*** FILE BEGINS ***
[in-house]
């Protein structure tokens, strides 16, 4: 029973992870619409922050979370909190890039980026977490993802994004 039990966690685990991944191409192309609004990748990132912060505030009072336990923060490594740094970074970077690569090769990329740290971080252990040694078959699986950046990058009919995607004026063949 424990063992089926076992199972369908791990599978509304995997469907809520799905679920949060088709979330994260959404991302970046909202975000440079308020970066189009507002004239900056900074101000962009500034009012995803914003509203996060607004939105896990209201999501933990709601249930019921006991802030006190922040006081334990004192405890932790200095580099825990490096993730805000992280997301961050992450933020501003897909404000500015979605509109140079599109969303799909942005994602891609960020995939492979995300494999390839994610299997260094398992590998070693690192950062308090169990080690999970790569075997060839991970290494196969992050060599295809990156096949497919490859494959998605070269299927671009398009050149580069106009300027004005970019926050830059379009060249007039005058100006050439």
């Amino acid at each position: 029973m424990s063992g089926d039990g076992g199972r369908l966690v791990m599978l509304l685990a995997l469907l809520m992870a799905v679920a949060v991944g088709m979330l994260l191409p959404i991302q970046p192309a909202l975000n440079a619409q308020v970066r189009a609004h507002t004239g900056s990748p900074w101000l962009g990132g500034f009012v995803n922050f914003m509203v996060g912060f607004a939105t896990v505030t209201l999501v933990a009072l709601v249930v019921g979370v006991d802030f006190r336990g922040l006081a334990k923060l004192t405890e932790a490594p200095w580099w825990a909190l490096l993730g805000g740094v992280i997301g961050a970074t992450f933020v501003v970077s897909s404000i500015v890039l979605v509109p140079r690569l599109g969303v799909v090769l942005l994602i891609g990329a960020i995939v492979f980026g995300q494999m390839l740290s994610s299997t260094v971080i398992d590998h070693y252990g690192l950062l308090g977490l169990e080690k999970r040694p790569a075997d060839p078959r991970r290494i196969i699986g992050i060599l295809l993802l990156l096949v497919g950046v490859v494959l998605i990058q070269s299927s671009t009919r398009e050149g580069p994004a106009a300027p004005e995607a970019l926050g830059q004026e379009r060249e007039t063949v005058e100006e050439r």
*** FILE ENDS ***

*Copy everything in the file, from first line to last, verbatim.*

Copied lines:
[in-house]
């Protein structure tokens, strides 16, 4: 029973992870619409922050979370909190890039980026977490993802994004 039990966690685990991944191409192309609004990748990132912060505030009072336990923060490594740094970074970077690569090769990329740290971080252990040694078959699986950046990058009919995607004026063949 424990063992089926076992199972369908791990599978509304995997469907809520799905679920949060088709979330994260959404991302970046909202975000440079308020970066189009507002004239900056900074101000962009500034009012995803914003509203996060607004939105896990209201999501933990709601249930019921006991802030006190922040006081334990004192405890932790200095580099825990490096993730805000992280997301961050992450933020501003897909404000500015979605509109140079599109969303799909942005994602891609960020995939492979995300494999390839994610299997260094398992590998070693690192950062308090169990080690999970790569075997060839991970290494196969992050060599295809990156096949497919490859494959998605070269299927671009398009050149580069106009300027004005970019926050830059379009060249007039005058100006050439």
């Amino acid at each position: 029973m424990s063992g089926d039990g076992g199972r369908l966690v791990m599978l509304l685990a995997l469907l809520m992870a799905v679920a949060v991944g088709m979330l994260l191409p959404i991302q970046p192309a909202l975000n440079a619409q308020v970066r189009a609004h507002t004239g900056s990748p900074w101000l962009g990132g500034f009012v995803n922050f914003m509203v996060g912060f607004a939105t896990v505030t209201l999501v933990a009072l709601v249930v019921g979370v006991d802030f006190r336990g922040l006081a334990k923060l004192t405890e932790a490594p200095w580099w825990a909190l490096l993730g805000g740094v992280i997301g961050a970074t992450f933020v501003v970077s897909s404000i500015v890039l979605v509109p140079r690569l599109g969303v799909v090769l942005l994602i891609g990329a960020i995939v492979f980026g995300q494999m390839l740290s994610s299997t260094v971080i398992d590998h070693y252990g690192l950062l308090g977490l169990e080690k999970r040694p790569a075997d060839p078959r991970r290494i196969i699986g992050i060599l295809l993802l990156l096949v497919g950046v490859v494959l998605i990058q070269s299927s671009t009919r398009e050149g580069p994004a106009a300027p004005e995607a970019l926050g830059q004026e379009r060249e007039t063949v005058e100006e050439r």